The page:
THE rights group Adhoc has recorded a sharp increase in the number of Cambodians arrested and detained in connection with land disputes, as well as those implicated in complaints stemming from such disputes, according to figures released yesterday.
A total of 55 villagers have been detained in disputes between January and September 19, according to the figures. Ouch Leng, land programme officer for Adhoc, said yesterday that 37 villagers were detained in all of 2009.
Some 269 villagers were named in complaints spanning 14 provinces, up from 135 last year, Ouch Leng said. In addition to the 55 villagers who have been detained, 73 have been arrested and quickly released, according to the figures.
An accompanying report from Adhoc notes that some of these complaints and arrests have stemmed from this year’s most high-profile disputes, including an ongoing row in Kampong Speu province’s Thpong district over a land concession granted to the Phnom Penh Sugar Company, owned by Cambodian People’s Party Senator Ly Yong Phat.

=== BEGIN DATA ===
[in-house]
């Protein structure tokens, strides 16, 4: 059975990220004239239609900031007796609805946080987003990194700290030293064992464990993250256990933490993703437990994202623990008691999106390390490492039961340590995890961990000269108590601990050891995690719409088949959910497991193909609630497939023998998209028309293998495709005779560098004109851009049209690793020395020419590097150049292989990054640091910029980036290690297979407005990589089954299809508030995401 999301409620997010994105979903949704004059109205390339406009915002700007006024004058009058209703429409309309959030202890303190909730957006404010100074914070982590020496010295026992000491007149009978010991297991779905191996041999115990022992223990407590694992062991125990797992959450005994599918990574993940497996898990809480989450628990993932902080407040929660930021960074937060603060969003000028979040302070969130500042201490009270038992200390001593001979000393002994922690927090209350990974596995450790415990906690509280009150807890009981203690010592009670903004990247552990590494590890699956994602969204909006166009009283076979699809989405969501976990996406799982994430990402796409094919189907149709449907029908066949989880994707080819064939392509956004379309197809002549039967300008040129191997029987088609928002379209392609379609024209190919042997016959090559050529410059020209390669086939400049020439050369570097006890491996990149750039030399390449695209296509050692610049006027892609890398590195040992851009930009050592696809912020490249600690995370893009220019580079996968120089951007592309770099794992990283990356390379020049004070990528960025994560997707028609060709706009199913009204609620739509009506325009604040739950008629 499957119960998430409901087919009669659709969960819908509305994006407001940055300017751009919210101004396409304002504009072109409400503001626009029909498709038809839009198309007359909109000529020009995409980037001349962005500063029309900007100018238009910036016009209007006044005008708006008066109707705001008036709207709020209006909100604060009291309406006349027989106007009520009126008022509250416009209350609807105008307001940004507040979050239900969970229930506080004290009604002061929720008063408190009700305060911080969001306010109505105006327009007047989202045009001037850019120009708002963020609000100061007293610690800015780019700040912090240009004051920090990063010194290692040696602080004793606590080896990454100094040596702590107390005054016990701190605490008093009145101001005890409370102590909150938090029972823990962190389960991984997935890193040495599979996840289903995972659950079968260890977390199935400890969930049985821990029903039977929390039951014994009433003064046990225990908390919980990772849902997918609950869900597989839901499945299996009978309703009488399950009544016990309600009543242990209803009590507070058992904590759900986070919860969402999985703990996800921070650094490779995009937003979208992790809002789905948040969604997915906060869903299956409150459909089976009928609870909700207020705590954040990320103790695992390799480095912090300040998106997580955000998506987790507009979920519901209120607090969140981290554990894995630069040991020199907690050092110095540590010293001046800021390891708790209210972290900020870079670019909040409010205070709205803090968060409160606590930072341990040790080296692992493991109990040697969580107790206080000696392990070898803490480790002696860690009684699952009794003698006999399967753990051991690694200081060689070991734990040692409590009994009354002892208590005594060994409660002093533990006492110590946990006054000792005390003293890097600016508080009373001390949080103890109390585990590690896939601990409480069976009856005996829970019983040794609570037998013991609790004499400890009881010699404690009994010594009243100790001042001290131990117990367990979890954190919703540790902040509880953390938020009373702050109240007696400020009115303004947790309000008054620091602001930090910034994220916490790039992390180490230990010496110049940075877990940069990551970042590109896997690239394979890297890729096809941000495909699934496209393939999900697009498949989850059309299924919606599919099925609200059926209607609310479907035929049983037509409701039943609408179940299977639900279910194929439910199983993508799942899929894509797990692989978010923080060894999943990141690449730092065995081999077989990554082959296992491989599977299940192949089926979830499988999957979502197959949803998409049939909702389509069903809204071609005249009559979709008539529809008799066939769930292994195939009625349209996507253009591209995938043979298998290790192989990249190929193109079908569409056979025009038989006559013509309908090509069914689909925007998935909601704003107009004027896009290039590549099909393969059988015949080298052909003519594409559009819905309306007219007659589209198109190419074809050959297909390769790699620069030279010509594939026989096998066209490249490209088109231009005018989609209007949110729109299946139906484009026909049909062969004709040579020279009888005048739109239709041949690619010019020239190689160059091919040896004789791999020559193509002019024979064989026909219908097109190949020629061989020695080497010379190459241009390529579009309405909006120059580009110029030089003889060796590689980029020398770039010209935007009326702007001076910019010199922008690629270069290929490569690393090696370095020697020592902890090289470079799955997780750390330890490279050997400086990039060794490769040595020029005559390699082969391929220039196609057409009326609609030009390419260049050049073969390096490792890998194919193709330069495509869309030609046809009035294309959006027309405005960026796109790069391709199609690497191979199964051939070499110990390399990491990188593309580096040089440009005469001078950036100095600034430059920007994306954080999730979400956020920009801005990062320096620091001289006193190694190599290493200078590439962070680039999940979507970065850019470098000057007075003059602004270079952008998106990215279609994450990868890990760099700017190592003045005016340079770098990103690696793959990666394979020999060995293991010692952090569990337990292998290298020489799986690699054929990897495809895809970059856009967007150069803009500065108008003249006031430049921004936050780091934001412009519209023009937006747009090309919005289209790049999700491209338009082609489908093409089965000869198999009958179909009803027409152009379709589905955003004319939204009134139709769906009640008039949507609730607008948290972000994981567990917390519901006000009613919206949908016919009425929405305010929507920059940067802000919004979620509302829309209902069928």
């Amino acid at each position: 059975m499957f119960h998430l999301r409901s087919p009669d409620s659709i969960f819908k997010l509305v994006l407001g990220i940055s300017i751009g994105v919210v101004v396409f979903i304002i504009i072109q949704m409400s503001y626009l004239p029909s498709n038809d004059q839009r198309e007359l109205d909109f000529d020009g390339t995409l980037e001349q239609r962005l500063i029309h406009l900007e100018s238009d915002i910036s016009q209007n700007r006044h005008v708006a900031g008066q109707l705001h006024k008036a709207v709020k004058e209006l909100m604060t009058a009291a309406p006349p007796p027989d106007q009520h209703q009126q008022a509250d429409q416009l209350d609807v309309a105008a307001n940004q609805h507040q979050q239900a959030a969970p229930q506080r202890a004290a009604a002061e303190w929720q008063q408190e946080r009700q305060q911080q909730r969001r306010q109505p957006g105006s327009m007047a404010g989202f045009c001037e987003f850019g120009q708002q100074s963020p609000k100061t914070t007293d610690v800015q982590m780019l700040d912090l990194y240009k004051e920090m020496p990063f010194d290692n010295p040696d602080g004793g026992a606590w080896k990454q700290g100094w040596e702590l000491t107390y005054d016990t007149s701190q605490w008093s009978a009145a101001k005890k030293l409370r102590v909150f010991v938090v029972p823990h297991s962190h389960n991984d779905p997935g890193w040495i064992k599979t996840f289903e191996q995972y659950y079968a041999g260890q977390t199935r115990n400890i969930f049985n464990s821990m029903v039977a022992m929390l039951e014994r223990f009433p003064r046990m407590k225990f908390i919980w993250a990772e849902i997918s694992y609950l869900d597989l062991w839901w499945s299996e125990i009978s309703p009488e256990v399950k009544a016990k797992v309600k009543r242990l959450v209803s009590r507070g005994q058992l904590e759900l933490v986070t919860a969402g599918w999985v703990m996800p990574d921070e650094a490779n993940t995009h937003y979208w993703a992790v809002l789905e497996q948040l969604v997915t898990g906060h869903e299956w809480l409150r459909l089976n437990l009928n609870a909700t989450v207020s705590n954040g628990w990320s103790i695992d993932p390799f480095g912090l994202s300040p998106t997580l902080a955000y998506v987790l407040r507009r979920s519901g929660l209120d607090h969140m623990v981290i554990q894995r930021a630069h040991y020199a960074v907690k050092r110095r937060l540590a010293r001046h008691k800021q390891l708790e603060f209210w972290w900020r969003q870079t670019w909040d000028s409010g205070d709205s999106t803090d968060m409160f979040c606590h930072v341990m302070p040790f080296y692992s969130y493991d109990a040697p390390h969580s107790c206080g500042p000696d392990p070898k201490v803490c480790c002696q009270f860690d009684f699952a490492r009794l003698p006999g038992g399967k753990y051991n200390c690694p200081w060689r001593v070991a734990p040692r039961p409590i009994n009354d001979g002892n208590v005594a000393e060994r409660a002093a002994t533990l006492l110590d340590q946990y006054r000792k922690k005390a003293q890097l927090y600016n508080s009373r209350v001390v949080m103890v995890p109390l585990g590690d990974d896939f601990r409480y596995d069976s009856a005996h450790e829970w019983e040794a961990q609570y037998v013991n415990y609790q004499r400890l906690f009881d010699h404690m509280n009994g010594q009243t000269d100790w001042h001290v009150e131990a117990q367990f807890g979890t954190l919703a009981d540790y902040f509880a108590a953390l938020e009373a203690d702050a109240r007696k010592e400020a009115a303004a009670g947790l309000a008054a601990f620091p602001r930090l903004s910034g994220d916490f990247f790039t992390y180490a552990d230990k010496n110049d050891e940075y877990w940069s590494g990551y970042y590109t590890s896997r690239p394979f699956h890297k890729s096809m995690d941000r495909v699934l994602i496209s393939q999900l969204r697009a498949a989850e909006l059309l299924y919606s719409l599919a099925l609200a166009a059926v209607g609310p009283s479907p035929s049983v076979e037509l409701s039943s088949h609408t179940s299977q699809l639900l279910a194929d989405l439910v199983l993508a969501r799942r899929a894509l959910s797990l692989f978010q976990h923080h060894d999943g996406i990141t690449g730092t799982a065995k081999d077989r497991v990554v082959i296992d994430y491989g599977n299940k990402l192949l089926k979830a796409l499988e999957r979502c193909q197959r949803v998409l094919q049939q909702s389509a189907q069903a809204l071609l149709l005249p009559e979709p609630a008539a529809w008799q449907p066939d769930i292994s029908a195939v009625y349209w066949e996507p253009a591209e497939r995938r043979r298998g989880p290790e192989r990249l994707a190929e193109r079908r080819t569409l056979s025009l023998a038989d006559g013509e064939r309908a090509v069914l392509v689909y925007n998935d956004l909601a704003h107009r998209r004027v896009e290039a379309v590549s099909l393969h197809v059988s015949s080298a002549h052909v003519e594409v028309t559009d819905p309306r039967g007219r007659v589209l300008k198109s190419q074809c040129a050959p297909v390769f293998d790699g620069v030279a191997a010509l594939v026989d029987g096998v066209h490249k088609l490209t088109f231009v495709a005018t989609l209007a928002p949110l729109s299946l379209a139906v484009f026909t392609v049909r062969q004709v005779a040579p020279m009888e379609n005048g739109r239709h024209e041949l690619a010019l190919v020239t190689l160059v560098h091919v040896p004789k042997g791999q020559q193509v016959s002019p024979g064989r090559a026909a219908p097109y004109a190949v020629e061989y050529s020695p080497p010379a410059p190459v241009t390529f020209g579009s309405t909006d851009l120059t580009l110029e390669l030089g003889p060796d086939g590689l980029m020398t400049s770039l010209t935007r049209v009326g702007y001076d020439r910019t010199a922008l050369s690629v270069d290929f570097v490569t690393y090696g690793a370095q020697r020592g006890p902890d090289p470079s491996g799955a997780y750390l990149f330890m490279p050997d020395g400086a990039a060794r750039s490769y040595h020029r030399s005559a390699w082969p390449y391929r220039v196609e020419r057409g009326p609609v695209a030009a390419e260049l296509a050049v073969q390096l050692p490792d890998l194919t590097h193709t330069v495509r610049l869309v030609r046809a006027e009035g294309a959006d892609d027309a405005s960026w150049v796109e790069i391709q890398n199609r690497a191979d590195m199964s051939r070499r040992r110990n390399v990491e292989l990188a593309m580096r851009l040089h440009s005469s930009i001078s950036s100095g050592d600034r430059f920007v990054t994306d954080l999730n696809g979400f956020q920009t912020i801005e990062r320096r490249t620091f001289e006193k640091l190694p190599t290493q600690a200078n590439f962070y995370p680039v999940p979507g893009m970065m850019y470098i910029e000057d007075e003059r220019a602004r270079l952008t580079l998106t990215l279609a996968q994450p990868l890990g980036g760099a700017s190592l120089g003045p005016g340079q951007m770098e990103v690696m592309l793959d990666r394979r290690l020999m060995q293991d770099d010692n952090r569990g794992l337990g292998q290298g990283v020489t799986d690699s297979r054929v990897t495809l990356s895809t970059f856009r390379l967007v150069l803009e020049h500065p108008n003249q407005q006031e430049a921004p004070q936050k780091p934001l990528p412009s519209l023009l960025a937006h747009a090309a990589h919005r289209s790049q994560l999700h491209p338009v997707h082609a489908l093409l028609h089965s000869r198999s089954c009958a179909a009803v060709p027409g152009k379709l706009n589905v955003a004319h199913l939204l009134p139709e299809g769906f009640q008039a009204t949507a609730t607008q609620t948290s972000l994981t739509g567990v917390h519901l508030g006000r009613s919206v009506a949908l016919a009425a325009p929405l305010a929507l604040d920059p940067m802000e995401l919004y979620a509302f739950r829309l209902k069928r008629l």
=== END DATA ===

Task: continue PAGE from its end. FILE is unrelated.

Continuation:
Also cited is a dispute between families in Preah Vihear province’s Choam Ksan district and the Drugs and AIDS Research and Prevention Organisation, an NGO run by a one-star general who is also an adviser to Senate President Chea Sim. Last week, Preah Vihear provincial court charged and detained three villagers who have filed complaints accusing the NGO of human rights abuses.
Ouch Leng said the 2010 figures were evidence that the courts were working against ordinary Cambodians. “The courts feed the conflict. They do not find a fair resolution or justice for victims. Instead, they arrest and detain them,” he said.
But Interior Ministry spokesman Khieu Sopheak said those arrested had staged illegal protests or otherwise broken the law. “Police have never protected people who have done wrong or have violated the law,” he said.
Prum Sithra, a secretary of state at the Justice Ministry, declined to comment.